other phenomena. The helium in a balloon, for example, is also made
of many millions - in fact, billions of trillions - of particles.
Yet one simple equation governs all of its important traits: pressure,
volume and temperature. (Remember "PV=nRT"
from high school physics?)
The difference is that the helium atoms are
widely separated (on a molecular scale). One helium atom is mostly
identical to any other. There are no irregular edges or complicated
atom-to-atom interactions. It really is simple.
Image courtesy NASA.
micrographs of irregularly-shaped sand grains.
In a bag of coffee, however, the grounds
bump, rub, and press against each other. Each grain is unique and
it interacts strongly with its neighbours. Because these interactions
can't reasonably be ignored, the coffee must be considered as more
than just the sum of its parts. Instead, it is the sum of its parts
plus their interactions!
Computers are ideal for solving such problems,
but there's a snag: There are enough interactions in a single bag
of coffee to overwhelm a supercomputer.
When scientists and engineers need to deal with
granular materials like soils and powders, they usually approach
the problem empirically - that is, they measure how the material
behaves in real life and make predictions accordingly. But the empirical
approach is limited to things easily measured. Some things aren't.
For example, what triggers avalanches on the Moon? How much
soil can flow down a chute on Mars? Or, right here on Earth,
what happens to damp sand underneath a building during an earthquake?
To answer such questions we need a theory, a "PV=nRT" for granular
flows, that can make predictions under a wide range of circumstances.
NASA-supported researchers are working to develop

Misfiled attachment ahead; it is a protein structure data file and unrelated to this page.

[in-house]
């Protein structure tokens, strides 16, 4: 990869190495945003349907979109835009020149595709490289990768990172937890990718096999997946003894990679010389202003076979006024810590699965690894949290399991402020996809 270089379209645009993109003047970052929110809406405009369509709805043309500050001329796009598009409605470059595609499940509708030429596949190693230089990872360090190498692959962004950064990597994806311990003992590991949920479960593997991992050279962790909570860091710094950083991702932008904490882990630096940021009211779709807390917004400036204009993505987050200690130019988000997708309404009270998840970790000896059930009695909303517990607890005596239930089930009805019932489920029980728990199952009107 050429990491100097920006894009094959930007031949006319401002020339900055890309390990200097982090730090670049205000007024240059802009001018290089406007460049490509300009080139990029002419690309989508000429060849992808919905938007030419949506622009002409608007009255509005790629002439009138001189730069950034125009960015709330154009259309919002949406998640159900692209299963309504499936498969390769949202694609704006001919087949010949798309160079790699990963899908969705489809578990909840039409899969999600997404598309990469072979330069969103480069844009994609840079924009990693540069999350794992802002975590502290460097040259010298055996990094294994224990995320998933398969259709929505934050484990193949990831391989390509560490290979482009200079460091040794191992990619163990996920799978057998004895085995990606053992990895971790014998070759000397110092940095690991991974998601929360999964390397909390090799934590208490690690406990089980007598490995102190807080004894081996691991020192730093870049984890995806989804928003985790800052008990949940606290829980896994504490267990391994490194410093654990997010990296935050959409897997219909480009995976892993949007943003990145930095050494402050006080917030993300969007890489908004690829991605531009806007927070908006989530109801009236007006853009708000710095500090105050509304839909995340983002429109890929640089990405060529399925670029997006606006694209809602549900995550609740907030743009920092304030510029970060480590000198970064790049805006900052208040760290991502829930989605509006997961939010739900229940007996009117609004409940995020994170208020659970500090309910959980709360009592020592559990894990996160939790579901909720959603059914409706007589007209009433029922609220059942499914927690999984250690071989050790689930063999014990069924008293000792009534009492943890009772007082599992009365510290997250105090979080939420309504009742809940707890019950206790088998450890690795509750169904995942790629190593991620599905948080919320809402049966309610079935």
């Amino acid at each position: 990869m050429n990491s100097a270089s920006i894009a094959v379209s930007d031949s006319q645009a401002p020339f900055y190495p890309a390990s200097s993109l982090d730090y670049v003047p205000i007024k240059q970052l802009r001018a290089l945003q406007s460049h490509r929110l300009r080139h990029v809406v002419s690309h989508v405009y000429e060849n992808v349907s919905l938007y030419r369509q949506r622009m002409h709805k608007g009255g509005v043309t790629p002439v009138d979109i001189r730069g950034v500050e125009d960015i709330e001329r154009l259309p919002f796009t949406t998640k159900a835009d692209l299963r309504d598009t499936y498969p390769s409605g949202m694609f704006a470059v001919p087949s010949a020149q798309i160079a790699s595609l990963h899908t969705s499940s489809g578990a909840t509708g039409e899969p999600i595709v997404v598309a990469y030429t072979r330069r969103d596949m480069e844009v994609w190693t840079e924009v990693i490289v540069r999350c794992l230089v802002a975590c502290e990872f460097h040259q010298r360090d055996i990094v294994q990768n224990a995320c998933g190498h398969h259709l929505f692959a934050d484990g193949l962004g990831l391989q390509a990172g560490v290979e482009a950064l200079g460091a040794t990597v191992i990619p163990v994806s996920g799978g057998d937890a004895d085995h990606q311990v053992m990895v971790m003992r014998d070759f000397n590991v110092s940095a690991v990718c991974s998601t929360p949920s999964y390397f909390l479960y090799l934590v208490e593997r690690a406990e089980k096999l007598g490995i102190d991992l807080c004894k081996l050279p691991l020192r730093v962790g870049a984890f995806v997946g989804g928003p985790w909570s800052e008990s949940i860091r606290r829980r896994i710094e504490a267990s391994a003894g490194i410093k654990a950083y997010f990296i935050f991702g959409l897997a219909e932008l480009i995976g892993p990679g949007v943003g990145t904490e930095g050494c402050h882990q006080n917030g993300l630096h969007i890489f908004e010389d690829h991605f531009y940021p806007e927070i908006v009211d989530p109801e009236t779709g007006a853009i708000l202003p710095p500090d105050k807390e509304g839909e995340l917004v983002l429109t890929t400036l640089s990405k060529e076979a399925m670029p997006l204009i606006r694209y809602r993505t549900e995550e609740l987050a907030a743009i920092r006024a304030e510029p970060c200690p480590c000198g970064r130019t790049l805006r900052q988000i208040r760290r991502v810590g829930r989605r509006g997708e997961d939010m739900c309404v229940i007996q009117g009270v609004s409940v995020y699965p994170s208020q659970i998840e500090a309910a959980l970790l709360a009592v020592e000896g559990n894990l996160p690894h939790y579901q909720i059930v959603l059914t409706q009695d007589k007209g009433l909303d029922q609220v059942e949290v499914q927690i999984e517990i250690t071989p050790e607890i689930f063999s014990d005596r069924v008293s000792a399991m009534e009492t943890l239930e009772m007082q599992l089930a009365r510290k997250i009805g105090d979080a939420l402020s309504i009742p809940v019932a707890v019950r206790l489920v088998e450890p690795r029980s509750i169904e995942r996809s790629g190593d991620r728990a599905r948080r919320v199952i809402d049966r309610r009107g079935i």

such a theory through a combination of experimentation and mathematics.
Jenkins, for example, is studying differential equations that describe
molecular gases. It might be possible, he says, to adapt them for
granular flows. He plans to test some of his ideas using a rotating
chamber filled with beads; the device is slated for launch to the
International Space Station (ISS) in 2007.
column is compressed during an MGM experiment onboard shuttle
flight STS-79. The speed of the movie is misleading; the
complete sequence takes about an hour.
"We do this on the ISS," he explains, "because
granular flows are affected by both gravity and internal collisions.
We need to get Earth's gravity out of the picture to create a simpler
For the same reason, engineering professor
Stein Sture of the University of Colorado is leading a series of
experiments called "Mechanics of Granular Materials" (MGM) onboard
the space shuttle. His device repeatedly squeezes a column of damp
sand and records what happens. The goal, explains Sture, is to understand
the liquid-like behaviour. of soil during some earthquakes. MGM
has flown before on shuttle missions STS-79 and STS-89, and it's
slated for another flight in 2003 onboard the shuttle Columbia (STS-107).
Earthquakes, avalanches, planetary
rings, coal mines ... even bags of coffee. From the alien to the
ordinary, we'll understand them all a little better when this research